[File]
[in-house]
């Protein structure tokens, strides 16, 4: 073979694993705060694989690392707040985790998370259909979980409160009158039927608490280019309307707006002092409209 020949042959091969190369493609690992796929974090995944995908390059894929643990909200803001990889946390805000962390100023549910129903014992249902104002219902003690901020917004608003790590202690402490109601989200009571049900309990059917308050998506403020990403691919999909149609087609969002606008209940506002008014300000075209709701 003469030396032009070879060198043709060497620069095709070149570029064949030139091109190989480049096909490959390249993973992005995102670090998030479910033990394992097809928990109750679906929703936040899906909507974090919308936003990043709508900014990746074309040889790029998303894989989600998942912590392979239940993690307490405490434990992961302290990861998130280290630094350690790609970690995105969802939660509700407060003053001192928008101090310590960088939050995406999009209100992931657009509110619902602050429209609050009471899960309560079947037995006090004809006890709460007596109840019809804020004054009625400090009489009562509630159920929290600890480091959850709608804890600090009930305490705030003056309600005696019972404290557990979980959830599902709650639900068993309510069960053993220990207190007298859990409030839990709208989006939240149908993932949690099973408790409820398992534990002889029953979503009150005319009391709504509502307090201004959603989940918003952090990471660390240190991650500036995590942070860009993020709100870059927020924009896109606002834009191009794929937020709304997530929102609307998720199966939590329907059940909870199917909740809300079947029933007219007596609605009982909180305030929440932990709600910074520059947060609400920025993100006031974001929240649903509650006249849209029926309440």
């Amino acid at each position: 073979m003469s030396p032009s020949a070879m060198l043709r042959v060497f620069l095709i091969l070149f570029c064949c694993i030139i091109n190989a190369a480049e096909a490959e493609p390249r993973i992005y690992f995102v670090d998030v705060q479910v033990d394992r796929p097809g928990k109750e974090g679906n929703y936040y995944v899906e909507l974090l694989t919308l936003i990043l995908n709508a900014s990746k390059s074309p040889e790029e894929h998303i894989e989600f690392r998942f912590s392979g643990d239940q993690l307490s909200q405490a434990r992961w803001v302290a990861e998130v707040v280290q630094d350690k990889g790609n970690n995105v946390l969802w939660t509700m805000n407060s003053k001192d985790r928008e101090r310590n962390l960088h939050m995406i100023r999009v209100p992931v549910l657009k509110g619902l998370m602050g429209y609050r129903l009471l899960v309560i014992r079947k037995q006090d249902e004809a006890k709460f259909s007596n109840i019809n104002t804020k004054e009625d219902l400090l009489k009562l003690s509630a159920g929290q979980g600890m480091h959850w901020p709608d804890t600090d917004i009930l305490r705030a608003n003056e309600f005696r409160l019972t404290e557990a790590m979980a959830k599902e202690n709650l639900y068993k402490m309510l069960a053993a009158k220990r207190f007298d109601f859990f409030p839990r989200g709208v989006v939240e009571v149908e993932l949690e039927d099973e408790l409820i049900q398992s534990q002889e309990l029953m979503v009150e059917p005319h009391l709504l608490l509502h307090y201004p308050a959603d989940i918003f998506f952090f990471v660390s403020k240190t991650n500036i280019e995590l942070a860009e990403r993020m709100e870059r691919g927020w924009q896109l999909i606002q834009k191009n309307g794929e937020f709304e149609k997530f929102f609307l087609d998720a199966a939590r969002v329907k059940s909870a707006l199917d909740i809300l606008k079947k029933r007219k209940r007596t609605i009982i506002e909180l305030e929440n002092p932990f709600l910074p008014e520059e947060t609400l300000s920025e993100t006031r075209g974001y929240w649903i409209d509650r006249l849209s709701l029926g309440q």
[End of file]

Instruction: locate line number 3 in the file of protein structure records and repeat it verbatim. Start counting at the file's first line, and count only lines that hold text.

């Amino acid at each position: 073979m003469s030396p032009s020949a070879m060198l043709r042959v060497f620069l095709i091969l070149f570029c064949c694993i030139i091109n190989a190369a480049e096909a490959e493609p390249r993973i992005y690992f995102v670090d998030v705060q479910v033990d394992r796929p097809g928990k109750e974090g679906n929703y936040y995944v899906e909507l974090l694989t919308l936003i990043l995908n709508a900014s990746k390059s074309p040889e790029e894929h998303i894989e989600f690392r998942f912590s392979g643990d239940q993690l307490s909200q405490a434990r992961w803001v302290a990861e998130v707040v280290q630094d350690k990889g790609n970690n995105v946390l969802w939660t509700m805000n407060s003053k001192d985790r928008e101090r310590n962390l960088h939050m995406i100023r999009v209100p992931v549910l657009k509110g619902l998370m602050g429209y609050r129903l009471l899960v309560i014992r079947k037995q006090d249902e004809a006890k709460f259909s007596n109840i019809n104002t804020k004054e009625d219902l400090l009489k009562l003690s509630a159920g929290q979980g600890m480091h959850w901020p709608d804890t600090d917004i009930l305490r705030a608003n003056e309600f005696r409160l019972t404290e557990a790590m979980a959830k599902e202690n709650l639900y068993k402490m309510l069960a053993a009158k220990r207190f007298d109601f859990f409030p839990r989200g709208v989006v939240e009571v149908e993932l949690e039927d099973e408790l409820i049900q398992s534990q002889e309990l029953m979503v009150e059917p005319h009391l709504l608490l509502h307090y201004p308050a959603d989940i918003f998506f952090f990471v660390s403020k240190t991650n500036i280019e995590l942070a860009e990403r993020m709100e870059r691919g927020w924009q896109l999909i606002q834009k191009n309307g794929e937020f709304e149609k997530f929102f609307l087609d998720a199966a939590r969002v329907k059940s909870a707006l199917d909740i809300l606008k079947k029933r007219k209940r007596t609605i009982i506002e909180l305030e929440n002092p932990f709600l910074p008014e520059e947060t609400l300000s920025e993100t006031r075209g974001y929240w649903i409209d509650r006249l849209s709701l029926g309440q």